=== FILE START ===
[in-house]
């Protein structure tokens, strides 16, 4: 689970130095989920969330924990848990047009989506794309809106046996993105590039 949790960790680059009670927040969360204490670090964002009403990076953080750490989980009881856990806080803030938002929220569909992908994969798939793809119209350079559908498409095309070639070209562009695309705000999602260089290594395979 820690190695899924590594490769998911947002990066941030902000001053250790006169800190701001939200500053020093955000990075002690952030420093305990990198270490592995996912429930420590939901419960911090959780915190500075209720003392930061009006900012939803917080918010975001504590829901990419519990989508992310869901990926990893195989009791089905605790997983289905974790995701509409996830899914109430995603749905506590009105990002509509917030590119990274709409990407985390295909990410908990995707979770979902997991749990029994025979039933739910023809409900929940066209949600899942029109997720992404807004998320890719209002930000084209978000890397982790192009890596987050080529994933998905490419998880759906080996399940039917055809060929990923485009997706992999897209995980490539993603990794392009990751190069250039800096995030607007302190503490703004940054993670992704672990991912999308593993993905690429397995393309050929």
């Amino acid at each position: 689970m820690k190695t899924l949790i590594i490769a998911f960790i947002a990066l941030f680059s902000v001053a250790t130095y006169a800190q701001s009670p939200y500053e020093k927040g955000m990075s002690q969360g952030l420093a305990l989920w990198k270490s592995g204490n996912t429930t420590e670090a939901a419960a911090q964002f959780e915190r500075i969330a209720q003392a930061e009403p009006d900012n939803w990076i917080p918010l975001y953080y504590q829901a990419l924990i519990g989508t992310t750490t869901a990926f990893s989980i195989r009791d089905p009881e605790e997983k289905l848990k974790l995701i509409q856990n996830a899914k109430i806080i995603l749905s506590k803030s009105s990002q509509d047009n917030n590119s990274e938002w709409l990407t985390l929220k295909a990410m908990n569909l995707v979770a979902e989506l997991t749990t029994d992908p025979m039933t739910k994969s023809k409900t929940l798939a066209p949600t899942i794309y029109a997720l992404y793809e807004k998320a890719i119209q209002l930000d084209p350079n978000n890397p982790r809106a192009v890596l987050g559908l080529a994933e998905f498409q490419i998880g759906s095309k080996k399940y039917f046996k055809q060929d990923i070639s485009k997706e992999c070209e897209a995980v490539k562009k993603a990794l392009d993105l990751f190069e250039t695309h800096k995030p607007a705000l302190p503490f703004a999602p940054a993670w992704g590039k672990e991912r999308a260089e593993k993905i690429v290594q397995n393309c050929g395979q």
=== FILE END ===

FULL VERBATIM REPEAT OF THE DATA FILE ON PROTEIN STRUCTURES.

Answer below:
[in-house]
């Protein structure tokens, strides 16, 4: 689970130095989920969330924990848990047009989506794309809106046996993105590039 949790960790680059009670927040969360204490670090964002009403990076953080750490989980009881856990806080803030938002929220569909992908994969798939793809119209350079559908498409095309070639070209562009695309705000999602260089290594395979 820690190695899924590594490769998911947002990066941030902000001053250790006169800190701001939200500053020093955000990075002690952030420093305990990198270490592995996912429930420590939901419960911090959780915190500075209720003392930061009006900012939803917080918010975001504590829901990419519990989508992310869901990926990893195989009791089905605790997983289905974790995701509409996830899914109430995603749905506590009105990002509509917030590119990274709409990407985390295909990410908990995707979770979902997991749990029994025979039933739910023809409900929940066209949600899942029109997720992404807004998320890719209002930000084209978000890397982790192009890596987050080529994933998905490419998880759906080996399940039917055809060929990923485009997706992999897209995980490539993603990794392009990751190069250039800096995030607007302190503490703004940054993670992704672990991912999308593993993905690429397995393309050929």
């Amino acid at each position: 689970m820690k190695t899924l949790i590594i490769a998911f960790i947002a990066l941030f680059s902000v001053a250790t130095y006169a800190q701001s009670p939200y500053e020093k927040g955000m990075s002690q969360g952030l420093a305990l989920w990198k270490s592995g204490n996912t429930t420590e670090a939901a419960a911090q964002f959780e915190r500075i969330a209720q003392a930061e009403p009006d900012n939803w990076i917080p918010l975001y953080y504590q829901a990419l924990i519990g989508t992310t750490t869901a990926f990893s989980i195989r009791d089905p009881e605790e997983k289905l848990k974790l995701i509409q856990n996830a899914k109430i806080i995603l749905s506590k803030s009105s990002q509509d047009n917030n590119s990274e938002w709409l990407t985390l929220k295909a990410m908990n569909l995707v979770a979902e989506l997991t749990t029994d992908p025979m039933t739910k994969s023809k409900t929940l798939a066209p949600t899942i794309y029109a997720l992404y793809e807004k998320a890719i119209q209002l930000d084209p350079n978000n890397p982790r809106a192009v890596l987050g559908l080529a994933e998905f498409q490419i998880g759906s095309k080996k399940y039917f046996k055809q060929d990923i070639s485009k997706e992999c070209e897209a995980v490539k562009k993603a990794l392009d993105l990751f190069e250039t695309h800096k995030p607007a705000l302190p503490f703004a999602p940054a993670w992704g590039k672990e991912r999308a260089e593993k993905i690429v290594q397995n393309c050929g395979q």